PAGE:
The pagefault handler is not enabled by default. In order to monitor pagefaults, you first need to insert the kernel module as described in section INSTALLATION OF PAGEFAULT HANDLER, then you have to mount the kernel debugging filesystem to /mnt/relay (create this directory if it does not exist) by running the following command as root:

$ mount -t debugfs debugfs /mnt/relay

Once the debugging file system is mounted, you can start the pagefault monitor program by executing the pfmon program in src/trace/ subdirectory. To shutdown the pagefault monitoring program, simple press Ctrl-C.


There is a small tool "expand" in src/logd subdirectory which prints the raw log messages in a log file. Run it with the log filename as the argument to confirm operation.

The fields in the log message are seperated by the vertical bar "|". The following is a description of the fields,

thread_ID|process_ID|tv_sec,tv_usec|system_call_type|return_value|arguments,string argument

The creation of the causal paths is done by the analyzer. Before running the analyzer, make sure that the LIBBTRACE_SERVICES environment variable is set if you have special port assignments which are not specified in /etc/services. To do this, simply run the analyze executable file in bin/ subdirectory followed by the absolute path to the log file. The result will be stored in the "debug" database.

After the analyzer has finished analyzing the data, you can use and in bin/ subdirectory to print out the requests and the corresponding paths for each request, respectively. The generated output of these two programs is formatted in HTML, so you can redirect the output into a file and view them in the browser. (contributions to the path and the request printers for better user-interfaces are highly welcome)


Here is a full example of tracing and analyzing a series of web requests. The system in this example consists of several modules, namely Apache 1.3, a CGI script, and PostgreSQL 8.3.7 database server. The Apache web server runs on machine A with IP address The CGI script runs on the same machine whereas the database runs on a different machine B with IP address

Since we want to trace the page faults of the modules in the system, we will insert the page fault handler module into the kernels on both of the machines. Do the following in the src/pfdura/ sub-directory on both of them, as root:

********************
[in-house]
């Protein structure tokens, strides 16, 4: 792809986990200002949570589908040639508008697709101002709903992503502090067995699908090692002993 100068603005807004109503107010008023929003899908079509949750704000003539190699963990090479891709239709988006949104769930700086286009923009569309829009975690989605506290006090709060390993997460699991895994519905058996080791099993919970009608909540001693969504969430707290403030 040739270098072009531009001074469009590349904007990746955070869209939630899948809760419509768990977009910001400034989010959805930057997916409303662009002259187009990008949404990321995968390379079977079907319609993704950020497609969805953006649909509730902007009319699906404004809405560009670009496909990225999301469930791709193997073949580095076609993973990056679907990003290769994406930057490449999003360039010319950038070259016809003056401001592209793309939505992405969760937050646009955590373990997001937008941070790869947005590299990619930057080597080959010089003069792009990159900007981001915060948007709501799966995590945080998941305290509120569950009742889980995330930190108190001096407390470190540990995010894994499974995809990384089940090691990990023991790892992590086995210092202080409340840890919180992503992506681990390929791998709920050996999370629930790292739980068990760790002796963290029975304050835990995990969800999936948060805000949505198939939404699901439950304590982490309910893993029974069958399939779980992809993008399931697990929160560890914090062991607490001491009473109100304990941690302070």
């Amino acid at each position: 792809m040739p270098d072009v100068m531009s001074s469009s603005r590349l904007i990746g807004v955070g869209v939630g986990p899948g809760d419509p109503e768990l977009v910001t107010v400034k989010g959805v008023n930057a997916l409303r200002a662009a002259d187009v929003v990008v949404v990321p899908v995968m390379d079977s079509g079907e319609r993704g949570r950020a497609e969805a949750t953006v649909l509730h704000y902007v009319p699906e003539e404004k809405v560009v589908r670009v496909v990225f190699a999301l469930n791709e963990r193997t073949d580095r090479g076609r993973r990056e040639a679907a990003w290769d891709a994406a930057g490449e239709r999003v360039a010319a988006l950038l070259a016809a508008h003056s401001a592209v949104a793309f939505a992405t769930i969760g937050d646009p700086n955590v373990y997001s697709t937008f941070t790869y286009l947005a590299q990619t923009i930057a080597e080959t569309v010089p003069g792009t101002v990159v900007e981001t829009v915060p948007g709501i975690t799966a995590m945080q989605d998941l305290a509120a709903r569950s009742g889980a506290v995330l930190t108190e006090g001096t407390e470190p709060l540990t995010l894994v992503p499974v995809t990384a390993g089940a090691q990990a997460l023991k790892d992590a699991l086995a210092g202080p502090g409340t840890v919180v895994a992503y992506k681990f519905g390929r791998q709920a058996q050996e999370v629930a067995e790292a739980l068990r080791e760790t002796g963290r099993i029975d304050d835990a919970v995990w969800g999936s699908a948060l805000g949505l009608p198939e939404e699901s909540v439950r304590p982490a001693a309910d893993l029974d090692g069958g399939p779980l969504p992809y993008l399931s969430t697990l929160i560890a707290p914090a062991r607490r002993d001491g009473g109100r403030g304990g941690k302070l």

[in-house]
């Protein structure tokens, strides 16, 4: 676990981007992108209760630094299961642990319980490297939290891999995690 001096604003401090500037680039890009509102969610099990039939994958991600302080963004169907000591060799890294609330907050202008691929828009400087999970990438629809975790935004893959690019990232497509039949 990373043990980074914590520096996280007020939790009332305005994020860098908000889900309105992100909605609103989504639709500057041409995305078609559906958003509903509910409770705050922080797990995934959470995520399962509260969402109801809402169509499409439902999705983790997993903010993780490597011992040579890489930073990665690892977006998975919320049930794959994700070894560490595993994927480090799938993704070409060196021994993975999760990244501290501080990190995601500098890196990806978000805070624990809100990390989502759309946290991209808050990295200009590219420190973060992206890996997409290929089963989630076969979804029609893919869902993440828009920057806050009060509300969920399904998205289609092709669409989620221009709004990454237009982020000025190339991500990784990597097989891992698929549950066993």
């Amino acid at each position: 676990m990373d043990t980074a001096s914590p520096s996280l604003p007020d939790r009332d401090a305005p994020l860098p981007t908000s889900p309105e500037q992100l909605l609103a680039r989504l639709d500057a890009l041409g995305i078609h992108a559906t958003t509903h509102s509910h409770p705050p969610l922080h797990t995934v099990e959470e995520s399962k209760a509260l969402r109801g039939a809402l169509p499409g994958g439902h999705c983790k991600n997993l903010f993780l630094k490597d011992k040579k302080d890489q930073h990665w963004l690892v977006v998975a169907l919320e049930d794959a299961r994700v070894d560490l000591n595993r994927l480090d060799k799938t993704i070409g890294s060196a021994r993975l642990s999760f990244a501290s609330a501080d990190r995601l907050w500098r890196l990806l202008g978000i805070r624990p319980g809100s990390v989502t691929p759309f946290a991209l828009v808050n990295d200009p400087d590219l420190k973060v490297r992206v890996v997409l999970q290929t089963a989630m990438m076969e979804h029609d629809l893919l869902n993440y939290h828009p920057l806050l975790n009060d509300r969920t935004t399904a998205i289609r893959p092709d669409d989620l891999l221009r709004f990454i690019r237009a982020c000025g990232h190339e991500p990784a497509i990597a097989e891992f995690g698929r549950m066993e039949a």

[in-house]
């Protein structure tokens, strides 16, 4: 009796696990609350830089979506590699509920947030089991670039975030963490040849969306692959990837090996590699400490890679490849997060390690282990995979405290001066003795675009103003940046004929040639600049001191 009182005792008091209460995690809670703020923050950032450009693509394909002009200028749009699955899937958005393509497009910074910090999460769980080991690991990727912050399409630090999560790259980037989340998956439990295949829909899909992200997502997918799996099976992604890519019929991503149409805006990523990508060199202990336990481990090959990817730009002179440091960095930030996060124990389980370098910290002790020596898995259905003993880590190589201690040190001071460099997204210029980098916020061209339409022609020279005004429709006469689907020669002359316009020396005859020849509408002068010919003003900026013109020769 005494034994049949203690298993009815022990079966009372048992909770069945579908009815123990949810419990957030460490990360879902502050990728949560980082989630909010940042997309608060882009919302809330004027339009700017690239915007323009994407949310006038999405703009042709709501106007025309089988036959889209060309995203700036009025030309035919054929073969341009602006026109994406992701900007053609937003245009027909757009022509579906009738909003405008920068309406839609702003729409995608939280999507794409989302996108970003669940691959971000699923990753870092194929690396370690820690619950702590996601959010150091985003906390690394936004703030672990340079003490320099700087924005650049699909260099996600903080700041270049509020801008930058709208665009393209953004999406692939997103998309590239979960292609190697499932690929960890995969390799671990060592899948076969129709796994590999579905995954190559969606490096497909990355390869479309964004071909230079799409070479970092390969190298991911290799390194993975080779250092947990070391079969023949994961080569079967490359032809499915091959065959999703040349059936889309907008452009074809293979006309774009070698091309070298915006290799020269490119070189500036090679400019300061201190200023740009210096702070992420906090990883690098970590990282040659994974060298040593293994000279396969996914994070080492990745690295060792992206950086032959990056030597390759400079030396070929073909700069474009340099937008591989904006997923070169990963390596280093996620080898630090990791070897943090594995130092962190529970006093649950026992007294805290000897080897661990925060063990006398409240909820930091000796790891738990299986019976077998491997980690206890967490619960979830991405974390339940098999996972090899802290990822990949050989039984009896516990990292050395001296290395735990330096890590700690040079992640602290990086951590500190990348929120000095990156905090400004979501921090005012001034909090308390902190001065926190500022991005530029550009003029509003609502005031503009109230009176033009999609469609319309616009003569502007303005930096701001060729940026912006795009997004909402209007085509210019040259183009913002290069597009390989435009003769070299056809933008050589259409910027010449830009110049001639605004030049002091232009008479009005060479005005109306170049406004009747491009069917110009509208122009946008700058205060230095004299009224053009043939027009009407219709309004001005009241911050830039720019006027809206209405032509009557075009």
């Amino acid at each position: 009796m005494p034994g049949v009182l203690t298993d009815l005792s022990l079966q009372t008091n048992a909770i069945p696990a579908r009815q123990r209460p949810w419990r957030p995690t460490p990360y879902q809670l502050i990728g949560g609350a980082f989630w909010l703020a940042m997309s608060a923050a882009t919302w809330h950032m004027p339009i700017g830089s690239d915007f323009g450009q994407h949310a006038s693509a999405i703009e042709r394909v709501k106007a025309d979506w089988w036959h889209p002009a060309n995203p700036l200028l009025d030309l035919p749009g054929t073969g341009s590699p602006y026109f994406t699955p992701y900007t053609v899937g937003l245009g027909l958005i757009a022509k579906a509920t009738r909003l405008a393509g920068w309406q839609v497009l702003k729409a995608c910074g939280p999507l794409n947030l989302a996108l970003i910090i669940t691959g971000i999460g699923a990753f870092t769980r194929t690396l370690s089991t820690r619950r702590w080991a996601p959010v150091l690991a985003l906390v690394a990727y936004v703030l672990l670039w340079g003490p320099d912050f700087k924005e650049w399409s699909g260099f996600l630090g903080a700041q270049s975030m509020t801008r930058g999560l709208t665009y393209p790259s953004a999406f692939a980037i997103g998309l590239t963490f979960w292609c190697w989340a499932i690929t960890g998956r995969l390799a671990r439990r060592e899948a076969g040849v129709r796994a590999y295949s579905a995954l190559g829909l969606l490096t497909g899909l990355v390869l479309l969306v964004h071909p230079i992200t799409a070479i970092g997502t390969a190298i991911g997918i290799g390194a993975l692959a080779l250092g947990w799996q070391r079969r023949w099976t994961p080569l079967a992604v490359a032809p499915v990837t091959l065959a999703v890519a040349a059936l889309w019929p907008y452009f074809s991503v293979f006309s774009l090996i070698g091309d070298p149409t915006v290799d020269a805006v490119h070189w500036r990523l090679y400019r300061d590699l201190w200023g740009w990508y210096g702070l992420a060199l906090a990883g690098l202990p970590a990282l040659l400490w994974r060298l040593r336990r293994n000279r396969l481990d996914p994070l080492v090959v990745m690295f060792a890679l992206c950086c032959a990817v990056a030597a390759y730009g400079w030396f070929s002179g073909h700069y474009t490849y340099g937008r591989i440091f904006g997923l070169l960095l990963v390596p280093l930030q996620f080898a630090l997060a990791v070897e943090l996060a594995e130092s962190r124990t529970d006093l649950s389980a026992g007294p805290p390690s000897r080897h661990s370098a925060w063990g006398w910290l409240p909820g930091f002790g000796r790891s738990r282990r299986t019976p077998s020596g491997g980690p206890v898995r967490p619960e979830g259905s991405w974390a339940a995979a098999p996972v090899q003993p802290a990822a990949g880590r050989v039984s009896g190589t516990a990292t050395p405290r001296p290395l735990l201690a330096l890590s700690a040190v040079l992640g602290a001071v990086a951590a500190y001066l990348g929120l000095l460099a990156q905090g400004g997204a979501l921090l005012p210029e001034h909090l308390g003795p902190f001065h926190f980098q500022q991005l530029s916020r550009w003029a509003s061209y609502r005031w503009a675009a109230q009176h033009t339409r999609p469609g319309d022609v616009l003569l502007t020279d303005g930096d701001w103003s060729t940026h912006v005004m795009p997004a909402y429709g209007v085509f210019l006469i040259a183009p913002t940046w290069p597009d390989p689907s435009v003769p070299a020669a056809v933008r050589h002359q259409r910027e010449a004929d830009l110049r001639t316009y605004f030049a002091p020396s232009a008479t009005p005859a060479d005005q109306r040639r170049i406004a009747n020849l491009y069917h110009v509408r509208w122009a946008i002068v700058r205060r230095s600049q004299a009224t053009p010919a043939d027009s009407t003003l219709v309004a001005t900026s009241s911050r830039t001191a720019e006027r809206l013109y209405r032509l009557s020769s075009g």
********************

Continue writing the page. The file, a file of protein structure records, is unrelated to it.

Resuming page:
$ insmod pfdura-mod.ko
$ mkdir /mnt/relay
$ mount -t debugfs debugfs /mnt/relay

Before starting to trace these modules, we have to set the environment variables first. Since we are using port 8080 for the Apache web server, which is different from the normal port 80, we need to specify this in our own service-port mapping file which is located at /etc/myservices. The file contains the following content,

www 8080/tcp http

Now we need to set the environment variables on each meachine using Bash. We will run the log daemon on machine B. So for machine A, the following environment variables have to be set,

$ export LIBBTRACE_SERVICES=/etc/myservices

Since the database uses the normal port number 5432, there is no need to specify this in our custom service-port mapping file. And we do not have to set LIBBTRACE_HOST since the log daemon runs on the same machine.

We can start the log daemon by executing the following command in the src/logd sub-directory,

$ ./logd 7070 /tmp/log.raw

The log daemon now listens on port 7070 on machine B and all log messages will be written to file /tmp/log.raw.

Once the log daemon has started running, all tracing applications can be launched. We have to start the page fault monitor on both machines so that page fault messages can be sent to the log daemon. Execute the following command in the src/trace/ sub-directory,

$ ./pfmon

We will start by launching the database server as root on machine B.

$ LD_PRELOAD=/usr/local/lib/ \
  /etc/init.d/postgresql start

Then on machine A, we can start the Apache web server:

$ LD_PRELOAD=/usr/local/lib/ \
  /usr/local/apache/bin/apachectl start

Please make sure that you run your traced program in the same shell where you have set the environment variables, otherwise the environment variables will not be set.

At this point, the whole system is running and being traced. We can make a request to the CGI script from a third machine. After making the request and getting the results back from the server, we can shutdown all the modules. (NOTICE: Since your programs are constantly communicating with logd, shut them down before stopping the log daemon. Else they will block.)

On machine A, we shutdown the Apache web server by running

$ /usr/local/apache/bin/apachectl stop

Similarly, we shutdown the database server on machine B

$ /etc/init.d/postgresql stop

After all the modules have been shutdown cleanly, we terminate the log daemon by pressing Ctrl-C in the same shell as we ran it.

Now all we have the raw log file which contains all the log messages sent from both machines in log.raw. We can analyze the log file by running the analyzer from the bin/ sub-directory. (Remember that ./analyze requires a prepared PostgreSQL database that it will populate.)

$ ./analyze /tmp/log.raw

The script will show the causal paths for all the requests.

$ ./ > /tmp/paths.html

In the resulting HTML file, the first number at the beginning of each line is the request ID. All the bold lines show the switching of processes in a single request.